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Clojure Reactive Programming - How to Develop Concurrent and Asynchronous Applications with Clojure Paperback – March 23, 2015
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About the Author
Leonardo Borges is a programming languages enthusiast who loves writing code, contributing to open source software, and speaking on subjects he feels strongly about. After nearly 5 years of consulting at ThoughtWorks, where he worked in two commercial Clojure projects, among many others, he is now a software engineer at Atlassian. He uses Clojure and ClojureScript to help build real-time collaborative editing technology. This is his first full-length book, but he contributed a couple of chapters to Clojure Cookbook, O'Reilly. Leonardo has founded and runs the Sydney Clojure User Group in Australia. He also writes posts about software, focusing on functional programming, on his website (leonardoborges.com). When he isn't writing code, he enjoys riding motorcycles, weightlifting, and playing the guitar.
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Previously I knew only that reactive programming was some kind of listener pattern. After reading this book I am comfortable discussing the various flavours of RX, how they can be implemented in different languages and what libraries are suitable.
Thanks to the author for expanding my brain.
Book says to run lein run -m sin-wave.server
What works? lein run -m sin-wave.application
I'm not so good at clojure that I feel comfortable (or want to spend the time) debugging the author's code.
One of the things I appreciated about this book that is somewhat rare in technical titles is the variety of different libraries, styles of reactive programming, and range of examples covered. They are all examined in pretty thorough depth and built on from each other, and I know that I will be using it as a reference for future projects to see how to apply reactive programming ideas to different domains.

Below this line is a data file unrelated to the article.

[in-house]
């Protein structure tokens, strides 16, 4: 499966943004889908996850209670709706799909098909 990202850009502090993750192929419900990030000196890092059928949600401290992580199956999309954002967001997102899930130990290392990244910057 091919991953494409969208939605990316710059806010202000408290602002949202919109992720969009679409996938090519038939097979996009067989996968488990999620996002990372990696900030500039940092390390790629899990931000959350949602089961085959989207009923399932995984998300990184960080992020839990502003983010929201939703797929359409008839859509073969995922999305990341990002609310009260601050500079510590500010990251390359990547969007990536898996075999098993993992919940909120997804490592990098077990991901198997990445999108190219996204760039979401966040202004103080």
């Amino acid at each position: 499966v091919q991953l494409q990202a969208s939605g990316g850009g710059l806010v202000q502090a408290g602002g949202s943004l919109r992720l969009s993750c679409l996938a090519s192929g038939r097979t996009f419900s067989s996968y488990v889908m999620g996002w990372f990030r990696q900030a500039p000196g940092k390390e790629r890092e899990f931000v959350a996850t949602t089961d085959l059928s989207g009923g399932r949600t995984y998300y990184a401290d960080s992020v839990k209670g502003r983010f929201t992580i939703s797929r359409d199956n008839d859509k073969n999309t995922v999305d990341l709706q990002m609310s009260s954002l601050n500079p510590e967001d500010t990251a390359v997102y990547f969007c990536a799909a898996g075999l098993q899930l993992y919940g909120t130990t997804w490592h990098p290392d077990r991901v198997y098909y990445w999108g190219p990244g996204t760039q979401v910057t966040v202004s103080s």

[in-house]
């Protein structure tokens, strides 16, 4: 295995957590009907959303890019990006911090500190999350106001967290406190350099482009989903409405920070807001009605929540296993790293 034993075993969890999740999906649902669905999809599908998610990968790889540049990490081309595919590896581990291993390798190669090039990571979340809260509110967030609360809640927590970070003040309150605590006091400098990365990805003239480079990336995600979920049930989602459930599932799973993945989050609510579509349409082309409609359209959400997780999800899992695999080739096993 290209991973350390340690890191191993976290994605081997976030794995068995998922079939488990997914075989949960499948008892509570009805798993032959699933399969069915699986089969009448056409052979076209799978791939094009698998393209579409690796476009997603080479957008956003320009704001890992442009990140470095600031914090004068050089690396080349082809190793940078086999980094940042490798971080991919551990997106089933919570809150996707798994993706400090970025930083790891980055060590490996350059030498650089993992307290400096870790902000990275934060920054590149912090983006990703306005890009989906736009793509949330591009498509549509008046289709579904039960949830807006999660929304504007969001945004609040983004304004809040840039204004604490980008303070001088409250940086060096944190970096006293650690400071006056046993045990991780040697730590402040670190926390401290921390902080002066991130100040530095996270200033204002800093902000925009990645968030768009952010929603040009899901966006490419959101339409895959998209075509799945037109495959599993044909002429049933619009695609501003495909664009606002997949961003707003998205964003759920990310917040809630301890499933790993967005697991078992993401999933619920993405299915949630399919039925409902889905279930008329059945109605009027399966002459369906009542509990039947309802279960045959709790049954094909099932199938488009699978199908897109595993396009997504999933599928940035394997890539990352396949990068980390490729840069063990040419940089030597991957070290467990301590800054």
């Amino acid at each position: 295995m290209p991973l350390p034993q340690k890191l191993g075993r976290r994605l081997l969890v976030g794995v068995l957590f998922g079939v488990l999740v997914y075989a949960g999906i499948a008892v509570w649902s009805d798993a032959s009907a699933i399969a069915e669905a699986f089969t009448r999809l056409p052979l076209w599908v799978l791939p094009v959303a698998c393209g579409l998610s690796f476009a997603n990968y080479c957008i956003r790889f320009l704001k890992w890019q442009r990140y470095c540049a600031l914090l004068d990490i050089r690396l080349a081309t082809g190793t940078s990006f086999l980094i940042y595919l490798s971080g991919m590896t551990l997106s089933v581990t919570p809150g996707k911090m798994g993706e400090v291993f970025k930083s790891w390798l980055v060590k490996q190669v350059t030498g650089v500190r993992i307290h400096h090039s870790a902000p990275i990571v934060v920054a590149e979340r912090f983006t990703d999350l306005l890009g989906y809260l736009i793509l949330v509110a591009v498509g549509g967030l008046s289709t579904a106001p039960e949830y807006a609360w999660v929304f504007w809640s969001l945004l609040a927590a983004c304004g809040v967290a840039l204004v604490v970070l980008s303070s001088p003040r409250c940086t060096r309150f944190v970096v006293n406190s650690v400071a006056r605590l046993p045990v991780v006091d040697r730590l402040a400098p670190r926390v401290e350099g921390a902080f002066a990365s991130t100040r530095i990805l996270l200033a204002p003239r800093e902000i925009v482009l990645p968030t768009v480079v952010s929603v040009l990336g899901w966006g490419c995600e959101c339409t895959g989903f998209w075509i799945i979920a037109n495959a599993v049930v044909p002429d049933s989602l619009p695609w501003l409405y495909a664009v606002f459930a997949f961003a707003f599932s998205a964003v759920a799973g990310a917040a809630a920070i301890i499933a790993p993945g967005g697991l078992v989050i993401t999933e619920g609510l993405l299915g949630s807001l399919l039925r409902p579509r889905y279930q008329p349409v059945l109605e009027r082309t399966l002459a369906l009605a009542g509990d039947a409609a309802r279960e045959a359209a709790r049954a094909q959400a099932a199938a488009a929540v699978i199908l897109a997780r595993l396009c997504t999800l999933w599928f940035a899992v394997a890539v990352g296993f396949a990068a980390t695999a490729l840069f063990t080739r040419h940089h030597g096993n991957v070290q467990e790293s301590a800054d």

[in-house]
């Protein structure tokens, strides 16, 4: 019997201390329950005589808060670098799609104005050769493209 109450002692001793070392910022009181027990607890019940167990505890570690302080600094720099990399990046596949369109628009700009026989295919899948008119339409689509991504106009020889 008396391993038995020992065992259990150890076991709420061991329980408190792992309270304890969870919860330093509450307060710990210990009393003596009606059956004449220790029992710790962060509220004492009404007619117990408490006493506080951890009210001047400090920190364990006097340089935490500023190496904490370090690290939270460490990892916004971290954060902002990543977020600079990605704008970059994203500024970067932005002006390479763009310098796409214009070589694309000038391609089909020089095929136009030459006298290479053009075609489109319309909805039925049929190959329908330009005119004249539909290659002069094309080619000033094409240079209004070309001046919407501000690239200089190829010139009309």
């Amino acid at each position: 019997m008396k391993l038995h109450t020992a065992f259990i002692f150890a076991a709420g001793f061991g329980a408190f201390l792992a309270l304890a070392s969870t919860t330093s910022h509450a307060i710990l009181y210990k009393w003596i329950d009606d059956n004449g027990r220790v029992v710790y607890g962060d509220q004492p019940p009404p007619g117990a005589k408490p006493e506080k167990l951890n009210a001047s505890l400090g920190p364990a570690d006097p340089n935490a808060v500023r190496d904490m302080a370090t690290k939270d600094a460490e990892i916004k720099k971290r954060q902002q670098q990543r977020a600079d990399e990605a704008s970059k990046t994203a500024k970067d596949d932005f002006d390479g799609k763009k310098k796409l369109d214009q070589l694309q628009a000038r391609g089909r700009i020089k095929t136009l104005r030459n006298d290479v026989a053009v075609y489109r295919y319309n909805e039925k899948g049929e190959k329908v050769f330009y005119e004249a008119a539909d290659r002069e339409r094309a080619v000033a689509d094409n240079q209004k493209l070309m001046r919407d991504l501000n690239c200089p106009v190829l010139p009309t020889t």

One of the very few technical books I've stayed up late reading. Highly recommended.
This title is a solid compendium of FRP in Clojure. After a brief introduction to the history, terms and patterns of FRP, you'll find yourself reading about such topics as Rx, asynchronous networking, core.async, Om, futures and more, with numerous examples covering at times both Clojure and ClojureScript.
On the topic of examples, one highlight of this book is the frequent revisiting of a particular problem or snippet, with alternative approaches, as motivating examples for how Reactive Programming and/or different libraries and patterns can be leveraged. For instance, the Futures chapter develops an example using clojure.core futures, and then illustrates some of the difficulties in their application by constrasting with an alternative library developed by the author.
While a broad range of concepts are covered, the material should be accessible even to those relatively new to Clojure (if you know what "lein" is, you're good to go!)
I am halfway-through it and so far I found it easy to read and thanks to the examples a useful help on getting onboard with the FRP. The core.async chapters are absolutely great.